In this recurring series, I’ll analyze the origins of Pokémon designs, their culture, and their historical allusions to British culture.
Today we will be analyzing the regional fox Pokémon Nickit and its evolution.
Nickit is classified as a “Fox Pokémon”, sharing that classification with the Vulpix and Fennekin lines. Unlike them however, it is a Dark-type rather than fire. While it shares the same reddish hue, it has other characteristics that distinguish itself.
Its name derives from the phrase “nick it”, where “nick” comes from British slang as an equivalent to stealing. The word “kit” can mean a baby fox.
As an aside and being named Nick myself, I do not appreciate this slang.
The criminal allusions go behind its name, they also tie into the Pokémon’s design. Its front paws appear to be wearing boots or gloves that allow it to move silently. Its tail is large and split at the end. The large size of its tail resembles a bag that may be used to hold stolen goods, and its split tail resembles a mop or broom to wipe away any evidence it was at the crime scene. The black marks on its tail could even be fingerprint dust that its cleaning. Its Pokédex entries confirm:
Aided by the soft pads on its feet, it silently raids the food stores of other Pokémon. It survives off its ill-gotten gains.
Cunning and cautious, this Pokémon survives by stealing food from others. It erases its tracks with swipes of its tail as it makes off with its plunder.
Nickit’s origins come from the red fox, a species that is common in Great Britain as well as many other parts of the world. They’re considered among the worst invasive species due to its quick adaptability to new environments, where it causes havoc in local ecosystems.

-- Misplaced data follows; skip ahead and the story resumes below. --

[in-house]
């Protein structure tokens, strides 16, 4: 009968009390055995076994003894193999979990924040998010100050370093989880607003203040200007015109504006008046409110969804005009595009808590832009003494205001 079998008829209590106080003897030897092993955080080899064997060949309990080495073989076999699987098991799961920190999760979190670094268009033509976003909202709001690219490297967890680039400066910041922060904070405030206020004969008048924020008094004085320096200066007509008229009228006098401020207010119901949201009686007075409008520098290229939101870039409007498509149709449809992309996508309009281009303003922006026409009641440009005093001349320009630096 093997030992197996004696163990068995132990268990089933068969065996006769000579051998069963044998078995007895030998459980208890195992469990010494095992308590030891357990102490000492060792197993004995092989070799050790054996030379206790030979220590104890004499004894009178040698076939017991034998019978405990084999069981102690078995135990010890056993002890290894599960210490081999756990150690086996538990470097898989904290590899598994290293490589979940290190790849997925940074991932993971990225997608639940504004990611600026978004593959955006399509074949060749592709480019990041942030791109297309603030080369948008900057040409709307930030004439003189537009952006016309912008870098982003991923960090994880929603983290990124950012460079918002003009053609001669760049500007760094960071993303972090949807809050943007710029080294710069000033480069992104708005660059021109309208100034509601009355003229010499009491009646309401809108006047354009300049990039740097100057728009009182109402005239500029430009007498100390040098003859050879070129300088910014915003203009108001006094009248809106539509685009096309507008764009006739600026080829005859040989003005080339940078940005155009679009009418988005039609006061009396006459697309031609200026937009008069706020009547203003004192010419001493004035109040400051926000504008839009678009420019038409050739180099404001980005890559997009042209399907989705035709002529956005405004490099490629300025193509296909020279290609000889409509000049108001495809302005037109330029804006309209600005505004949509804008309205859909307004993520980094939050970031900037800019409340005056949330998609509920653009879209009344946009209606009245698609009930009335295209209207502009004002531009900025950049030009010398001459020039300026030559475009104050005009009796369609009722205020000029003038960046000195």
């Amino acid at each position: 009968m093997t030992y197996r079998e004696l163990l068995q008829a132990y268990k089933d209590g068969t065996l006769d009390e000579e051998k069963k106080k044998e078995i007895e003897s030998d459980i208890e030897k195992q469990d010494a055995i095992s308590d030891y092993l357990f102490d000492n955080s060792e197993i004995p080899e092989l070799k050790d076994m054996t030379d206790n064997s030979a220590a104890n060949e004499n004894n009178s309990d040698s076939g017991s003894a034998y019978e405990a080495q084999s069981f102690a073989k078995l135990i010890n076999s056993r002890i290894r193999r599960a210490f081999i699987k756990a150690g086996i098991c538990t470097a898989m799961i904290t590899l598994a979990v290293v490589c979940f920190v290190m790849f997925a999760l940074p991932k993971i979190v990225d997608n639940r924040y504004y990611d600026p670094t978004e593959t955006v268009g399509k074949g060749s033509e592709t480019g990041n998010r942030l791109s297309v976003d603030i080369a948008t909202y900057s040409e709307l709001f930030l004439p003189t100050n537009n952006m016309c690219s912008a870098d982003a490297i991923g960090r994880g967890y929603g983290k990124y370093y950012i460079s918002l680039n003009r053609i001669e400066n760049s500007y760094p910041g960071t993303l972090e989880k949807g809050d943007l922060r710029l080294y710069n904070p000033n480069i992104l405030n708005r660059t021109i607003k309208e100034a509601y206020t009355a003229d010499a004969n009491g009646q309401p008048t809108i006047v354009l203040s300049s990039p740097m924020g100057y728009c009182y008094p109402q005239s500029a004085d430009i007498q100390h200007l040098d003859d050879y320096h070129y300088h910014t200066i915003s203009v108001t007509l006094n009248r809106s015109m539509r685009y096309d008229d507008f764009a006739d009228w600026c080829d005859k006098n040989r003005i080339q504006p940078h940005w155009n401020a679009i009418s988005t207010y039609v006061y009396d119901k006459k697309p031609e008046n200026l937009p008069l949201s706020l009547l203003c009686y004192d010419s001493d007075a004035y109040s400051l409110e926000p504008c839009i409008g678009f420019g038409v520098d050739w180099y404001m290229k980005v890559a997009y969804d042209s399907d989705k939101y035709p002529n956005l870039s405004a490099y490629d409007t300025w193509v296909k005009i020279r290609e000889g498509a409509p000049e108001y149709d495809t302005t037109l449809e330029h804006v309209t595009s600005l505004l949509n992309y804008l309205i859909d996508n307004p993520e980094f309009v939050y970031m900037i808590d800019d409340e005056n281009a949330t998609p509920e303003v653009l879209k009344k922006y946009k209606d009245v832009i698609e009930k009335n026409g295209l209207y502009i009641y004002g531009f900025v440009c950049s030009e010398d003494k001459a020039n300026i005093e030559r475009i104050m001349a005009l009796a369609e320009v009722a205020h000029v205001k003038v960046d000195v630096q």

In British culture, they have long been seen as clever or tricksters. The word “outfox” was coined to mean “outsmart”.
While the red fox clearly has red fur, the silver fox is a melanistic form of the red fox which causes the fur to become dark. Given the rare occurrence of silver foxes, their fur was highly sought after among aristocratic folks in much of Europe. It’s not surprising that Nickit’s shiny has a gray hue, as silver foxes were real life shiny foxes.
Nickit evolves into Thievul, an adult fox. Its ‘costume’ continues to develop to demonstrate that it is not a common thief, but a sophisticated one. The black fur around its eyes has evolved into a domino mask, a small mask with origins in Italian masquerade culture. It gives the wearer an air of mystique. It also has an English mustache, thin and pointed upwards. Adding to its aristocratic style is its tufts of fur extending out and curling down, resembling a cravat.
Its name seems to be a combination of “thief” and “vulpine”. A vulpine is a species in the genus “vulpes”, the same name origin of Vulpix.
It secretly marks potential targets with a scent. By following the scent, it stalks its targets and steals from them when they least expect it.
With a lithe body and sharp claws, it goes around stealing food and eggs. Boltund is its natural enemy.
The Pokédex entries include a mention of its rivalry with Boltund. Foxes have a history with the aristocratic culture of England since the sixteenth century, where the activity of fox hunting began. Often the hunters would follow a number of scent hounds as they chased the animals. The practice has recently been banned.
Like with Nickit, Thievul’s shiny has silver fur based on the silver fox.
About a decade after World War II, Dmitry Belyayev from the Soviet Union began an experiment to domesticate foxes through selective breeding. While foxes are not common pets, the domesticated foxes in the experiment became less aggressive and were eager for human companionship much like dogs.
Nickit and Thievul would be a nuisance in the wild, stealing your food and eggs. However I can imagine they would be useful companions if captured.
Let us know your thoughts on this fox-based Pokémon line, either in the comments or in our Discord server!